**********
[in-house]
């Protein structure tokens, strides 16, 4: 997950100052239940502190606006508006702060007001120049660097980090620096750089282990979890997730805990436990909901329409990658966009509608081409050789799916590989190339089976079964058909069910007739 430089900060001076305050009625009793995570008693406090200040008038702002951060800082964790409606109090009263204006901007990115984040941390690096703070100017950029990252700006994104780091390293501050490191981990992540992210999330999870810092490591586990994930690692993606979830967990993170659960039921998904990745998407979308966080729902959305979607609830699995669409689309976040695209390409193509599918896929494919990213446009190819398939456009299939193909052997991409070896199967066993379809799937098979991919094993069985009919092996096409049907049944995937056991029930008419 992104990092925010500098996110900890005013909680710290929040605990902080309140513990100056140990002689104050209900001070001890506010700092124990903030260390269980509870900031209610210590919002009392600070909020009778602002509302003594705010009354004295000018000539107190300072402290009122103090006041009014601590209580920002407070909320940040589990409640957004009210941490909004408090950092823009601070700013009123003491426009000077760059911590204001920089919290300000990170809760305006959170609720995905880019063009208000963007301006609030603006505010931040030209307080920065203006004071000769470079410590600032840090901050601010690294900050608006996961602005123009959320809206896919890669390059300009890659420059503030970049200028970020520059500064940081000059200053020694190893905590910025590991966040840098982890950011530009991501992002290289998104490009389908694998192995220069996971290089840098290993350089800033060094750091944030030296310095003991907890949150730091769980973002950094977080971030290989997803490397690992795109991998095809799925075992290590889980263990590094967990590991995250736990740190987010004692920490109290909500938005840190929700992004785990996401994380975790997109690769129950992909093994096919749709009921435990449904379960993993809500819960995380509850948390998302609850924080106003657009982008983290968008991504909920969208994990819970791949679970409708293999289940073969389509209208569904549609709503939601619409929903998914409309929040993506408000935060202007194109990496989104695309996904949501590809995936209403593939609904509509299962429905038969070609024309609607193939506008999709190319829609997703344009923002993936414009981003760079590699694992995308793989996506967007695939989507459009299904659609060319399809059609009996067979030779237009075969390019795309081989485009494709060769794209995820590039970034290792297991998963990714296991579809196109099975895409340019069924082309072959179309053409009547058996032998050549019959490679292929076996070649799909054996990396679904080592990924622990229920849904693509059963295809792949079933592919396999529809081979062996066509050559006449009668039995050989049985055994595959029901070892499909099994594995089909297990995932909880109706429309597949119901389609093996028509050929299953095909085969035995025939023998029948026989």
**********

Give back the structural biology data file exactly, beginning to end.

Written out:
[in-house]
């Protein structure tokens, strides 16, 4: 997950100052239940502190606006508006702060007001120049660097980090620096750089282990979890997730805990436990909901329409990658966009509608081409050789799916590989190339089976079964058909069910007739 430089900060001076305050009625009793995570008693406090200040008038702002951060800082964790409606109090009263204006901007990115984040941390690096703070100017950029990252700006994104780091390293501050490191981990992540992210999330999870810092490591586990994930690692993606979830967990993170659960039921998904990745998407979308966080729902959305979607609830699995669409689309976040695209390409193509599918896929494919990213446009190819398939456009299939193909052997991409070896199967066993379809799937098979991919094993069985009919092996096409049907049944995937056991029930008419 992104990092925010500098996110900890005013909680710290929040605990902080309140513990100056140990002689104050209900001070001890506010700092124990903030260390269980509870900031209610210590919002009392600070909020009778602002509302003594705010009354004295000018000539107190300072402290009122103090006041009014601590209580920002407070909320940040589990409640957004009210941490909004408090950092823009601070700013009123003491426009000077760059911590204001920089919290300000990170809760305006959170609720995905880019063009208000963007301006609030603006505010931040030209307080920065203006004071000769470079410590600032840090901050601010690294900050608006996961602005123009959320809206896919890669390059300009890659420059503030970049200028970020520059500064940081000059200053020694190893905590910025590991966040840098982890950011530009991501992002290289998104490009389908694998192995220069996971290089840098290993350089800033060094750091944030030296310095003991907890949150730091769980973002950094977080971030290989997803490397690992795109991998095809799925075992290590889980263990590094967990590991995250736990740190987010004692920490109290909500938005840190929700992004785990996401994380975790997109690769129950992909093994096919749709009921435990449904379960993993809500819960995380509850948390998302609850924080106003657009982008983290968008991504909920969208994990819970791949679970409708293999289940073969389509209208569904549609709503939601619409929903998914409309929040993506408000935060202007194109990496989104695309996904949501590809995936209403593939609904509509299962429905038969070609024309609607193939506008999709190319829609997703344009923002993936414009981003760079590699694992995308793989996506967007695939989507459009299904659609060319399809059609009996067979030779237009075969390019795309081989485009494709060769794209995820590039970034290792297991998963990714296991579809196109099975895409340019069924082309072959179309053409009547058996032998050549019959490679292929076996070649799909054996990396679904080592990924622990229920849904693509059963295809792949079933592919396999529809081979062996066509050559006449009668039995050989049985055994595959029901070892499909099994594995089909297990995932909880109706429309597949119901389609093996028509050929299953095909085969035995025939023998029948026989």